Continue reading “What a Difference a Day Makes”

5 Things I Took for Granted When I Had My Sight

“You never know what you have until it is gone.”

As cliché as this saying is, the principal of this message is exceptionally true. Cherishing each and every component of life is not a very common practice in our world today. This is because our frame of reference is limited to personal experience. We take things for granted. For 23 years, I did exactly this. I was guilty of taking for granted the miracle of sight. Today, I do my best to treasure the pieces of life which can be easily overlooked.

***Disclaimer: This post is not intended to be a sob story or to say my life is lesser now because of my lack of sight. Instead, I want to offer a perspective of someone who previously identified as able-bodied, and now identifies as disabled. My hope is to help generate a deeper appreciation for all that your eyes provide.***

As surprising as this may be, if there were a way to go back in time and have the opportunity to keep my sight, I would not choose to do so. A forthcoming post will be dedicated to providing contrasting insight into the top 5 things I have gained because I lost my sight.

Here is a list of the top 5 things I took for granted when I had my sight:

  1. Being a Member of a Privileged Identity Group


Initially, when I was thinking about the things which I took for granted, my mind immediately went to the material objects which have since changed or been forfeited due to my loss of sight. And, more than anything, it is the material things which most people who have not lost their sight immediately jump to when thinking about what must be the hardest part.

Sometimes when I tell my story to someone who has their vision, their initial reaction is, “Oh, I am so sorry,” with a tone of sympathy and sadness. I believe this unconsciously stems from the recognition that having full vision is a privilege, and I have had my membership card for this popular privileged social club, where the majority of people spend time together, taken away from me. Privilege is having unearned benefits and advantages afforded to people who fit into a certain social group. For some, having white skin is a privilege, for others being a male is a privilege, and in my first 23 years of life, having full eyesight was a privilege. To me, privilege is the ability to walk into a room, around town, or work and be surrounded by others like you and to be treated equally.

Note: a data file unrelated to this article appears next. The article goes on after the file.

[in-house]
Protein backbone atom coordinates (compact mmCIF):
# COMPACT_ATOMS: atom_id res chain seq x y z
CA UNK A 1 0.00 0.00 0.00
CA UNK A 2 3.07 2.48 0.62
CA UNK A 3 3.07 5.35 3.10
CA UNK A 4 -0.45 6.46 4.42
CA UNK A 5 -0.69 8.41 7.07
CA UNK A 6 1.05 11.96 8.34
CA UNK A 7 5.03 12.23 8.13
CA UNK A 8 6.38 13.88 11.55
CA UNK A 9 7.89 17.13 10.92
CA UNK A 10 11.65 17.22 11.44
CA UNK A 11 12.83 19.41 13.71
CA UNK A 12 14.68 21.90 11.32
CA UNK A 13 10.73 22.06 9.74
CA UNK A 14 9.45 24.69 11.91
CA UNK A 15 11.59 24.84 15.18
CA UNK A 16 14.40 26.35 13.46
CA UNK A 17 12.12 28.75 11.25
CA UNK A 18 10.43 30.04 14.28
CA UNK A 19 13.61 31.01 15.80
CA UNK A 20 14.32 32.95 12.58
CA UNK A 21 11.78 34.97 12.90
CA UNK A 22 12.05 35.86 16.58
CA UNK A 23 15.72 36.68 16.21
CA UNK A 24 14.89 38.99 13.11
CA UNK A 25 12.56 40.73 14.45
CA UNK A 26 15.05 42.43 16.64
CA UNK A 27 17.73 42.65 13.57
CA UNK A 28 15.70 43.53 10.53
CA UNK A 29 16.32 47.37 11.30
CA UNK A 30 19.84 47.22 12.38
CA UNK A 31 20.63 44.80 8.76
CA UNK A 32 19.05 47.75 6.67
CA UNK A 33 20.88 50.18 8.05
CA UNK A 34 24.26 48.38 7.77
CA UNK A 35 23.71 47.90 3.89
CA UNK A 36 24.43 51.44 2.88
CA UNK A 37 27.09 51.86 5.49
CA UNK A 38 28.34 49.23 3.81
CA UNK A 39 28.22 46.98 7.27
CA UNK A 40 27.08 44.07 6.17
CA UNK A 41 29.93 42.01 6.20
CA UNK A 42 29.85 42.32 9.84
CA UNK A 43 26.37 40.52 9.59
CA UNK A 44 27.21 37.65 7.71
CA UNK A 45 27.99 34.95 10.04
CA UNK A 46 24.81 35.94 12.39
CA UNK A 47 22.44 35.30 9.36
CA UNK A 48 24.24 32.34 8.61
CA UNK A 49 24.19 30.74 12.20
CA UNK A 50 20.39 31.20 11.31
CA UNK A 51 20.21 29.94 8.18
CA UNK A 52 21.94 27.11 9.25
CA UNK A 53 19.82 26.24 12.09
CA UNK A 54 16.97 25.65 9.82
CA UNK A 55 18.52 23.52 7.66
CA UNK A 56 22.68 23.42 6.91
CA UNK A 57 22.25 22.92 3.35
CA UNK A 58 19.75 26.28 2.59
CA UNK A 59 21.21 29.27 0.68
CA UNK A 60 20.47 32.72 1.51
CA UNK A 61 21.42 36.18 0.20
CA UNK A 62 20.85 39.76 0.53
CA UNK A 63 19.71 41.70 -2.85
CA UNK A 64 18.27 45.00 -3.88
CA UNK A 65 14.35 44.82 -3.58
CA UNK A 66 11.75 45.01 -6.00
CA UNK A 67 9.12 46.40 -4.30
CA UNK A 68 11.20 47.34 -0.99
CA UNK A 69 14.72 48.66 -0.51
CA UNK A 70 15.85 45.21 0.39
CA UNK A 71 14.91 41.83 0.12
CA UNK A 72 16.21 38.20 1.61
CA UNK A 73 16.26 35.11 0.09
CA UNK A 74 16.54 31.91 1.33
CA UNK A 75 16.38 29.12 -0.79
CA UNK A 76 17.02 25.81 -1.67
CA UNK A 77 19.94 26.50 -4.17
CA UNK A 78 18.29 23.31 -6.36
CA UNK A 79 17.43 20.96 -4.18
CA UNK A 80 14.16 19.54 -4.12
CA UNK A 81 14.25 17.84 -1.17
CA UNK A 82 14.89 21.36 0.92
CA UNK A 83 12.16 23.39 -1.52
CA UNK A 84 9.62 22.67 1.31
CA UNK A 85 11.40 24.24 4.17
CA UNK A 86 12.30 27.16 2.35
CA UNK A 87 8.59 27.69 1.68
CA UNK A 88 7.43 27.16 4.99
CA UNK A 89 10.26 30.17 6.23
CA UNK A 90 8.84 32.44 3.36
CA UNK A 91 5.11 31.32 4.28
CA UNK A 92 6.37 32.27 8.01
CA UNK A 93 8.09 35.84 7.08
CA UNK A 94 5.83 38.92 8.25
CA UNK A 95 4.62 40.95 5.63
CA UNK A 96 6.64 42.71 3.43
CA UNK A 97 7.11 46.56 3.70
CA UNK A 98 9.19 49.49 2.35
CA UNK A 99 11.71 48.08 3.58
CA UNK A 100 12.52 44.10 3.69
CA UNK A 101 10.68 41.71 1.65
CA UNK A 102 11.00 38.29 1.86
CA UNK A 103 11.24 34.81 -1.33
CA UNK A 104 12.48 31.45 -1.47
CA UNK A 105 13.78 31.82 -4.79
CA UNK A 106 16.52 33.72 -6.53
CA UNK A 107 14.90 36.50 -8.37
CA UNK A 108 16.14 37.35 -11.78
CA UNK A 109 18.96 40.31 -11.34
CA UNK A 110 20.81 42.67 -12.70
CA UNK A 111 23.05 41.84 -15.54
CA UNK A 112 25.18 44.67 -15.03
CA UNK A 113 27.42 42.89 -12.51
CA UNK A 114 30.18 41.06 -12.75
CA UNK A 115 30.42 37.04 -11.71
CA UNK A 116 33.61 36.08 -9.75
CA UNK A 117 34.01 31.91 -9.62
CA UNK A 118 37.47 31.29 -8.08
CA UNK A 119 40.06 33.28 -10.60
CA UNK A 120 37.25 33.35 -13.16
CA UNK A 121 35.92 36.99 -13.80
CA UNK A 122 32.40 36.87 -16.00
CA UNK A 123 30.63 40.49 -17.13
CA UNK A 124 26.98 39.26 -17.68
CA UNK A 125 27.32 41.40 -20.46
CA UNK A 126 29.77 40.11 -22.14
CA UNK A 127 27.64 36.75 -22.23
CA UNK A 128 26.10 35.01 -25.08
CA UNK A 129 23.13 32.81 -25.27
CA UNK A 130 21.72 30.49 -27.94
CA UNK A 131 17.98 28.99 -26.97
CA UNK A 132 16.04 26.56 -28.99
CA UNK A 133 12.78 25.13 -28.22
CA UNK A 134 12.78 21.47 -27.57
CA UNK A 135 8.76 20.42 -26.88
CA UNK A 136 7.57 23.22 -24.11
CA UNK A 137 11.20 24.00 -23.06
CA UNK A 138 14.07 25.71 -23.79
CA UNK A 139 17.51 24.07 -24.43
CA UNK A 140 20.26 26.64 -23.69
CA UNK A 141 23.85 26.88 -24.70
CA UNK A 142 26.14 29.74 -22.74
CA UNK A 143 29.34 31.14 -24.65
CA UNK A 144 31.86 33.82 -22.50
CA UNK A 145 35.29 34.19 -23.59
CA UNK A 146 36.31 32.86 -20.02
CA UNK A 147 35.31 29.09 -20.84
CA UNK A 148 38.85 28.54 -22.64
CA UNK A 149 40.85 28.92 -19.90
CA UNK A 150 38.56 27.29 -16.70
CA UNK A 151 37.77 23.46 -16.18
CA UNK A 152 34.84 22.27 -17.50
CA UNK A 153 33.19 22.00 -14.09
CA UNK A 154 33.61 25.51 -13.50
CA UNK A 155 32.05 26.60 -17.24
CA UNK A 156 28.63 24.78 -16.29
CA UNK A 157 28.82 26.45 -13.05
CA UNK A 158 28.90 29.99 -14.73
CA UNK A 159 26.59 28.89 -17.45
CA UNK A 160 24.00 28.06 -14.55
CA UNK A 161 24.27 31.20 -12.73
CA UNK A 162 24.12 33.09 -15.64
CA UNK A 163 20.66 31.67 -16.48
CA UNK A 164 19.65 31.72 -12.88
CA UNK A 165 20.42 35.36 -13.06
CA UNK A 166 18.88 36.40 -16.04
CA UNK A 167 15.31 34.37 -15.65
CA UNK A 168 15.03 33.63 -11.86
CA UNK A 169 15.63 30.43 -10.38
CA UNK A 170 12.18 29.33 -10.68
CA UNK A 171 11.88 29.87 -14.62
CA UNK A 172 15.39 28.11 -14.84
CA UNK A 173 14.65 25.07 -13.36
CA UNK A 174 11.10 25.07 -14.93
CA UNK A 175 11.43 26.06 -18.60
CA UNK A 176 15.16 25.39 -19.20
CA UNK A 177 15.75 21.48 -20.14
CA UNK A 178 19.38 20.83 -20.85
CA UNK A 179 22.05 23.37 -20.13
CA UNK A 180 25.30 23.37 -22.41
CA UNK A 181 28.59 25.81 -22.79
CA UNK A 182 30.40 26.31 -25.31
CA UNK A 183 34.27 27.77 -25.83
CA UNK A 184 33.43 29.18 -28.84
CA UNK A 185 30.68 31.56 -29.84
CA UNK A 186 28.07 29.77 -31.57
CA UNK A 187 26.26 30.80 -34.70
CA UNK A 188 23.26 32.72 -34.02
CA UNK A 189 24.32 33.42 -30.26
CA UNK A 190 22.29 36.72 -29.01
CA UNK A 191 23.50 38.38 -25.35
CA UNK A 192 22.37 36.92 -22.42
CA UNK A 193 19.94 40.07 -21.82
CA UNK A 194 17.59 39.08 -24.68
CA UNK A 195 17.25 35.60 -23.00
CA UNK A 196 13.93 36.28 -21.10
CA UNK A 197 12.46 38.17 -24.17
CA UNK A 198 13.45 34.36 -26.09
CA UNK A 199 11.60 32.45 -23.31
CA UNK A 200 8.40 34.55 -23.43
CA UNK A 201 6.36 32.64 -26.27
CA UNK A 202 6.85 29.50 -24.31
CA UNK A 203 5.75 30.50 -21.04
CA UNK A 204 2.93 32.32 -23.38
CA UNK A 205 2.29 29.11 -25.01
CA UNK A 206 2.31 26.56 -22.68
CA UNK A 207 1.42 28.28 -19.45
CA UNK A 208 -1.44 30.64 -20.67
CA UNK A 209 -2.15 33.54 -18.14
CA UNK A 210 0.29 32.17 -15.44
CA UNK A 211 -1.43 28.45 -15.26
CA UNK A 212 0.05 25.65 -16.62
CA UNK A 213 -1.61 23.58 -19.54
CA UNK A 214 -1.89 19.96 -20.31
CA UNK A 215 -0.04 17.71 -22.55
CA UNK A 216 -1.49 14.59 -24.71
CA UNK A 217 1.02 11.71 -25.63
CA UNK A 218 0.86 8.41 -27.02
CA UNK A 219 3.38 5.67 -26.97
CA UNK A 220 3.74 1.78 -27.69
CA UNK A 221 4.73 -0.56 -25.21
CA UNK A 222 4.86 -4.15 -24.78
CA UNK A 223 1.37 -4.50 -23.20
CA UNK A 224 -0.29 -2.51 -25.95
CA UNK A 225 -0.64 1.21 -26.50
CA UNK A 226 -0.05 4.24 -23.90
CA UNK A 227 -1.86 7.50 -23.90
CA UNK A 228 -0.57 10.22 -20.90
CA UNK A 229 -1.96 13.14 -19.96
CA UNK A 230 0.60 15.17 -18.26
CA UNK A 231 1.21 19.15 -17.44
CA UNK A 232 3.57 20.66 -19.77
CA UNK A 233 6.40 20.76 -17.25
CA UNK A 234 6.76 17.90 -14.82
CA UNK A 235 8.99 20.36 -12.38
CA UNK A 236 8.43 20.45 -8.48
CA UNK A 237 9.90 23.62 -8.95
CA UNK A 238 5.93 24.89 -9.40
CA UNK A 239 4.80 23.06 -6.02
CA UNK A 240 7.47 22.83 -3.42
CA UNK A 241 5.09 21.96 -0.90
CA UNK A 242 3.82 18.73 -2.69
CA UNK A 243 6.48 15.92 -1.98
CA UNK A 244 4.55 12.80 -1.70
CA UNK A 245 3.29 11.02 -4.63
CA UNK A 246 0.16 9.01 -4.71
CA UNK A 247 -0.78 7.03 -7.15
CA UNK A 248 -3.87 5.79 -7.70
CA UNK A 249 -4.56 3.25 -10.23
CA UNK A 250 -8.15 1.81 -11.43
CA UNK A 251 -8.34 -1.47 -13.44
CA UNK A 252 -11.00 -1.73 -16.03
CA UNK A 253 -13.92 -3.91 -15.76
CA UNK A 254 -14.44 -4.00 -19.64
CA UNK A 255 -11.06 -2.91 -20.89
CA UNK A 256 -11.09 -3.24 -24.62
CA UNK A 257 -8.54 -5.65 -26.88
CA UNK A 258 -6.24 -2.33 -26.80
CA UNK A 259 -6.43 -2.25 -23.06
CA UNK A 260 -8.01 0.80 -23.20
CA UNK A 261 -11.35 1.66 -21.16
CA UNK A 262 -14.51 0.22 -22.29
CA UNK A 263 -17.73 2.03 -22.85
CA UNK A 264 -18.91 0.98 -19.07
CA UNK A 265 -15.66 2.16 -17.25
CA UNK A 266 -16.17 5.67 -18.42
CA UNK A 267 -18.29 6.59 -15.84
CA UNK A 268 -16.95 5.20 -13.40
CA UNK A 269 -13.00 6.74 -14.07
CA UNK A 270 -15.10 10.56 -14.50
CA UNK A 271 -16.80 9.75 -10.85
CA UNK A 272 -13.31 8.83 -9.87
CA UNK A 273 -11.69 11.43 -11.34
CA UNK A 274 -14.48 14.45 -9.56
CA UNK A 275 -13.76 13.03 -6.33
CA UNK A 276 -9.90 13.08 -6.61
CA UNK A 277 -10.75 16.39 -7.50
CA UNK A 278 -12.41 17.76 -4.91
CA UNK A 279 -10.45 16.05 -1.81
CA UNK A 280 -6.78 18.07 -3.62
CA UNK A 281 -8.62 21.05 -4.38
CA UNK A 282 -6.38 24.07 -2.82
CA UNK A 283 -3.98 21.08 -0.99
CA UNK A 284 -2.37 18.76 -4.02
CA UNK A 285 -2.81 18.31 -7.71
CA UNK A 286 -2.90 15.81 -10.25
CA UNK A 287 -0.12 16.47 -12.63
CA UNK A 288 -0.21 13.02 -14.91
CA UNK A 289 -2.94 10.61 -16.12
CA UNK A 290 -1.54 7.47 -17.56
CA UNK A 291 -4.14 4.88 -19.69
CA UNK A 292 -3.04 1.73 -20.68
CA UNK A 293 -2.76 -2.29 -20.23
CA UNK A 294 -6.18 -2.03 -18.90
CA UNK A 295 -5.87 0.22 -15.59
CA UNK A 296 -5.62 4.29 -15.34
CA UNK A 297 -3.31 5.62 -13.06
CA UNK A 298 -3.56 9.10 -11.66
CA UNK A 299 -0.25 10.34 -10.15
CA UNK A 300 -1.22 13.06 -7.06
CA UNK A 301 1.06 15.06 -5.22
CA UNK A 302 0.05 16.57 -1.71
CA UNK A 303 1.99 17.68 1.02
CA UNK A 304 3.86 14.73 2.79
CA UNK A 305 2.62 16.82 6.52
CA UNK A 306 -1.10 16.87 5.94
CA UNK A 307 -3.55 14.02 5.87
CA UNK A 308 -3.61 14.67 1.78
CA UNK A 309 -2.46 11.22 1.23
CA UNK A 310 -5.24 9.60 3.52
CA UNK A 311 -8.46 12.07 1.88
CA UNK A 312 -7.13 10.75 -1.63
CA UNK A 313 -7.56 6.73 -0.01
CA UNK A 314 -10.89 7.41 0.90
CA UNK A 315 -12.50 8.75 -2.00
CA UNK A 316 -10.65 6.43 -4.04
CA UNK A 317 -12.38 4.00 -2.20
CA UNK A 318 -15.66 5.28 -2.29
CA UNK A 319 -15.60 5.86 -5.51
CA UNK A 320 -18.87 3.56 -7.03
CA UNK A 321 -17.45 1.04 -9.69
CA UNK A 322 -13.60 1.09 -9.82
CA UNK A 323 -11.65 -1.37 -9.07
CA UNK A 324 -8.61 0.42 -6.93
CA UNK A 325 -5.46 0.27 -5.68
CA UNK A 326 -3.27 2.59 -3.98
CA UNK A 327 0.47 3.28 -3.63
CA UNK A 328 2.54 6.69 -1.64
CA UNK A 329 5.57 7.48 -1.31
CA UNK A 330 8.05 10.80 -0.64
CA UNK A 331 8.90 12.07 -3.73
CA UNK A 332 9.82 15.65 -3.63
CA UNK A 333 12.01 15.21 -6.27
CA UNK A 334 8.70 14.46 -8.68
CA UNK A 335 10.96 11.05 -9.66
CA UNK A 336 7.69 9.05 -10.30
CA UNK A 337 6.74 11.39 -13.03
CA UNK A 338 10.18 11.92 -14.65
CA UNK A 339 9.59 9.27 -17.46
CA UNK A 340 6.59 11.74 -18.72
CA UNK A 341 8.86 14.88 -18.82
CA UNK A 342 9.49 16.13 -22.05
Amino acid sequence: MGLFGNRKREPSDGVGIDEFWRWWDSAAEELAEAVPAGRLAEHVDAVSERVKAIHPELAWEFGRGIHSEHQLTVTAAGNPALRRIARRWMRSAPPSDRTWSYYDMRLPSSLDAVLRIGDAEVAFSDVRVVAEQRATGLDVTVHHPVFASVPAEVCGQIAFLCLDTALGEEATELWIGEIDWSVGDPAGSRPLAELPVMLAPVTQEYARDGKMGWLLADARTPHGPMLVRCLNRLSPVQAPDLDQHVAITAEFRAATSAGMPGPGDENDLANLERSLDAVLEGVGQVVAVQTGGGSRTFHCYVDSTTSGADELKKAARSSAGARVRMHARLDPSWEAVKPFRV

I understand that the idea of privilege can be a touchy topic for some, and in the other areas of my identity, I still have a high amount of privilege. I own that. I do miss the days of walking into a social setting and looking around (pun intended) and feeling comfortable because of the subconscious awareness that the others in the room were similar to me. I, like many others, am no longer afforded this luxury. Imagine that all of your closest friends, your family, those you work with, and 99% of the world are all members of the highly popular social club I previously mentioned. Although they know that you are not a part of it, there is nothing they can do to get you a membership card. Also, because not being a part of the social club is so rare, the way in which others interact with you is as though you are a part of the club, because others do not understand that those who are not in the club might interact differently.

The intent here is not to shame or guilt trip those who have the privilege of full eyesight. Instead, if you belong to this privileged group, recognizing the comfort and luxuries afforded to those with privilege can be a powerful exercise; and I hope to empower those with privilege to act.


  1. Living in a World Designed For Me